• If I’m understanding this correctly, you want to test, only in the intervention group, both T2>T1 (or equivalently T2-T1 > 0) and T3>T1 (or equivalently T3-T1>0). This sounds like “Single group, three measurements”, which, as the FSL GLM Wiki states, can’t be done in randomise in the same way as it is done in feat.

    What you can consider doing with such data is that instead of pre-computing a difference between two time points at the first level and feeding that into a second-level model for a hypothesis test, you instead use all three time points at the first level to estimate a quadratic relationship between your exploratory variable and time, and then at the second level use an F-test to test the hypothesis that both the linear and quadratic terms are zero (i.e. there’s no change of any nature over time). This requires quite a lot more GLM trickery, but it can be done.

  • The particular modality used to generate the data are being fed into the GLM is irrelevant. Where there does seem to be a difference in handling (based on their GLM Wiki page) is specifically between feat and randomise in FSL. While I’m not intimately familiar with how / why these differences arise, statistical inference in MRtrix3 operates on the same principles as randomise, and so I would generally advise that reading the FSl GLM wiki and translating it to FBA should be interpreted through that lens.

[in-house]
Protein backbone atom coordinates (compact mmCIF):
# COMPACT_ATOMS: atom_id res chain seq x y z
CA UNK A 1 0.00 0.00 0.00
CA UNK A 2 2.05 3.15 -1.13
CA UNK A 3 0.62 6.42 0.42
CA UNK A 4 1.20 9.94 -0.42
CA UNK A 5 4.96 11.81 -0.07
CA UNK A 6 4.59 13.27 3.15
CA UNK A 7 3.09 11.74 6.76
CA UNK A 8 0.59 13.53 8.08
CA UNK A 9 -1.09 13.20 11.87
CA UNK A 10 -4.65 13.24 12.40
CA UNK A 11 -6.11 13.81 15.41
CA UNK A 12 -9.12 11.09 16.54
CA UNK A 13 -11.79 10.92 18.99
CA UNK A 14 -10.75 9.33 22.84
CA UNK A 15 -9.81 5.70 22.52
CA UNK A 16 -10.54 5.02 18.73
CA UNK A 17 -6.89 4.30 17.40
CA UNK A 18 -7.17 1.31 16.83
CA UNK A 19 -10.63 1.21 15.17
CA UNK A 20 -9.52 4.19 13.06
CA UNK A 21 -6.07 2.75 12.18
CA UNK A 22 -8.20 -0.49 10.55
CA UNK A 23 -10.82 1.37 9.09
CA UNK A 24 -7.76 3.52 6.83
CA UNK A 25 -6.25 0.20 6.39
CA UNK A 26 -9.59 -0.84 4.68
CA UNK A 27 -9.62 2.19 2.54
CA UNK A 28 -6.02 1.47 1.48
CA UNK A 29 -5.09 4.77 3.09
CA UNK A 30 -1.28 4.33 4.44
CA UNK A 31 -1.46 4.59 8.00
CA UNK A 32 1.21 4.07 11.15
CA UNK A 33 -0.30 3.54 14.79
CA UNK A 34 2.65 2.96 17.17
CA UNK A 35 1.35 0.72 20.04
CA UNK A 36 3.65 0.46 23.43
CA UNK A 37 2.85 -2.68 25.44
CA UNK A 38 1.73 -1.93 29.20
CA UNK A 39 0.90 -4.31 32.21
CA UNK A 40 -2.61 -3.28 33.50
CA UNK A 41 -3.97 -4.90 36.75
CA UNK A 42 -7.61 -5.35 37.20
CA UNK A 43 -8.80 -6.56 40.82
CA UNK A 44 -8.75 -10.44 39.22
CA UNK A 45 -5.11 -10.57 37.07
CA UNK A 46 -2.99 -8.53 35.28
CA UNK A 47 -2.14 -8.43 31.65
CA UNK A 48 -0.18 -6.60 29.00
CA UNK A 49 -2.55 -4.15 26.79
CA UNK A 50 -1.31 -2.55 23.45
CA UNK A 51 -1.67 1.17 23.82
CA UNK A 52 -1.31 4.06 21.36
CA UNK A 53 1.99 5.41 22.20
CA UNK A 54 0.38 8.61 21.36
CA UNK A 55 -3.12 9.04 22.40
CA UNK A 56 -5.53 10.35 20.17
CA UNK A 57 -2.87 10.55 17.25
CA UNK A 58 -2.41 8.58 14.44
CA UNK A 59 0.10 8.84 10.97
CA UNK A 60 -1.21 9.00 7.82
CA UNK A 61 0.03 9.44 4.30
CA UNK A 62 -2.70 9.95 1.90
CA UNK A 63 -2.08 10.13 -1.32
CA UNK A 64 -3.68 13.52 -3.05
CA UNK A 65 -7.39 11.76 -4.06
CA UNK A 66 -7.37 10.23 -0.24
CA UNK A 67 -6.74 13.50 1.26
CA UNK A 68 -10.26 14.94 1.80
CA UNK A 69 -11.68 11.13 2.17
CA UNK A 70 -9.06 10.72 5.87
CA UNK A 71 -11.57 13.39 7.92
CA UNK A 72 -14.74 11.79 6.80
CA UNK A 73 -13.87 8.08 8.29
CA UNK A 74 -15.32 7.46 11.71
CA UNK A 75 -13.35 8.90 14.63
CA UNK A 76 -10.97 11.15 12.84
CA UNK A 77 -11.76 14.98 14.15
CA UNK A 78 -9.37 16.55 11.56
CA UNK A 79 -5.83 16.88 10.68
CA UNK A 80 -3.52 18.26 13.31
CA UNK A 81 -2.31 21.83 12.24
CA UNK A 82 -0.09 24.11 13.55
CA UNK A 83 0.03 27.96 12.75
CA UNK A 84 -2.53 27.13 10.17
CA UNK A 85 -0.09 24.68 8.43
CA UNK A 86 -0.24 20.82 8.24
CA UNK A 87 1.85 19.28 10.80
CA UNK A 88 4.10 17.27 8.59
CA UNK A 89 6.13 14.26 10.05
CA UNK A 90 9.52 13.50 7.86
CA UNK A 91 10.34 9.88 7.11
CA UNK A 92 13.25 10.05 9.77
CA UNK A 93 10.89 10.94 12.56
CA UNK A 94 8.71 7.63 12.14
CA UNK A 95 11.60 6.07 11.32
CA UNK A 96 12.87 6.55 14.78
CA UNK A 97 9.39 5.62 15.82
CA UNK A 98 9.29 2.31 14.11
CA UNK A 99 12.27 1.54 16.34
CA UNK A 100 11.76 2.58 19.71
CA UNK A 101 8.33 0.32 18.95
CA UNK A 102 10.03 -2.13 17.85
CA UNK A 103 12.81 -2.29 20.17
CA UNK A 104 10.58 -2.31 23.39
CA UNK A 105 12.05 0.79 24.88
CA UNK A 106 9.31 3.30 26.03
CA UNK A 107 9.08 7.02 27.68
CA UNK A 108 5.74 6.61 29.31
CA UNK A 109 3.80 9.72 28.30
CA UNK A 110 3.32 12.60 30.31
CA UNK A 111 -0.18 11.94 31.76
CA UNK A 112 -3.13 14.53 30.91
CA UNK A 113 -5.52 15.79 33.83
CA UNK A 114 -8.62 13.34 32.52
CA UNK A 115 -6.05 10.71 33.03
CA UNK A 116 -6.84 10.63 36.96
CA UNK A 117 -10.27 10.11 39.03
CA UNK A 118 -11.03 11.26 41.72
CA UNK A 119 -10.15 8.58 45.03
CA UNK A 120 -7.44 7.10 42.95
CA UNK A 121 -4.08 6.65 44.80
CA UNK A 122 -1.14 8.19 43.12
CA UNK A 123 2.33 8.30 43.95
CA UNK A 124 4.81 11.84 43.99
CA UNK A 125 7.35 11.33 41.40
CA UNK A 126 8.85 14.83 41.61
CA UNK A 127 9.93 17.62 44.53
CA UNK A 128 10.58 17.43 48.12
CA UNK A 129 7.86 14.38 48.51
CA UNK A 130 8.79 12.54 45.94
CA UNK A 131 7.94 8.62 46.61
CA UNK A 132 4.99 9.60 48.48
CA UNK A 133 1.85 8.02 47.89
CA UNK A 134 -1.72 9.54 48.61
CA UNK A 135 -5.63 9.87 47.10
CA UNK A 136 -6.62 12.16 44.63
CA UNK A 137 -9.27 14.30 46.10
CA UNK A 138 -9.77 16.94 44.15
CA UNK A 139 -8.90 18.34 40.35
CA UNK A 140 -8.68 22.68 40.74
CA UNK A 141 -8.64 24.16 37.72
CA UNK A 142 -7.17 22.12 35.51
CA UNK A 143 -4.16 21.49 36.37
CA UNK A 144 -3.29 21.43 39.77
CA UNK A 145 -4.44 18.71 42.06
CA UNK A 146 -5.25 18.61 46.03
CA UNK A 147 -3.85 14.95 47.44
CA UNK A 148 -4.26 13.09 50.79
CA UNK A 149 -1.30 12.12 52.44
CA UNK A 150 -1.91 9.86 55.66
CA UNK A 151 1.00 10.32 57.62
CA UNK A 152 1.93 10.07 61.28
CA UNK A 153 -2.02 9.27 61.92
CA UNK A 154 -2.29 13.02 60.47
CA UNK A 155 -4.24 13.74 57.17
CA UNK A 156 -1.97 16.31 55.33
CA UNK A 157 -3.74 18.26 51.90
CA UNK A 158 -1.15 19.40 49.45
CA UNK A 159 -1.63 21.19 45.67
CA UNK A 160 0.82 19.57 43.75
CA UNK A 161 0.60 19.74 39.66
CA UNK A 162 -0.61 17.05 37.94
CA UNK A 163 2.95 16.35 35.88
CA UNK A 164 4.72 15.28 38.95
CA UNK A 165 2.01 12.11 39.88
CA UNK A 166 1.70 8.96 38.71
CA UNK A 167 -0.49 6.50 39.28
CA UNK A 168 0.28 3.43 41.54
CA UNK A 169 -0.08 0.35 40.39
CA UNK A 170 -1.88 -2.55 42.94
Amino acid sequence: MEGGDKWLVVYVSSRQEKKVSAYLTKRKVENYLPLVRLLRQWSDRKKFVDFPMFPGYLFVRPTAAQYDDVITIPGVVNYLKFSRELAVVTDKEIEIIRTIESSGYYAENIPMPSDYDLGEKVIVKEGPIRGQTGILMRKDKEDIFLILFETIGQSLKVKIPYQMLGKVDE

Cheers
Rob

Hi Rob,

Thank you for the extensive answer, it helped me a lot!!

It is correct that we wanted to perform something like a ‘single group, three measurements’ analysis to compute the within-group effect, but after reading the FSL Wiki, I agree that computing the difference images from two time-points is much easier with regard to the GLM. Moreover, with the difference images, we wouldn’t have to account for the restricted exchangeability anymore so I guess we’ll just stick to this approach for now :slight_smile:

Thank you for the verification of the contrast matrix of the “group-by-time interaction effect”, that is exactly what I meant!
And sorry, I made a typo… We DON’T regress intracranial volume for FD, only for log_fc and FDC based on your suggestion in your conference paper.

Best wishes,
Michelle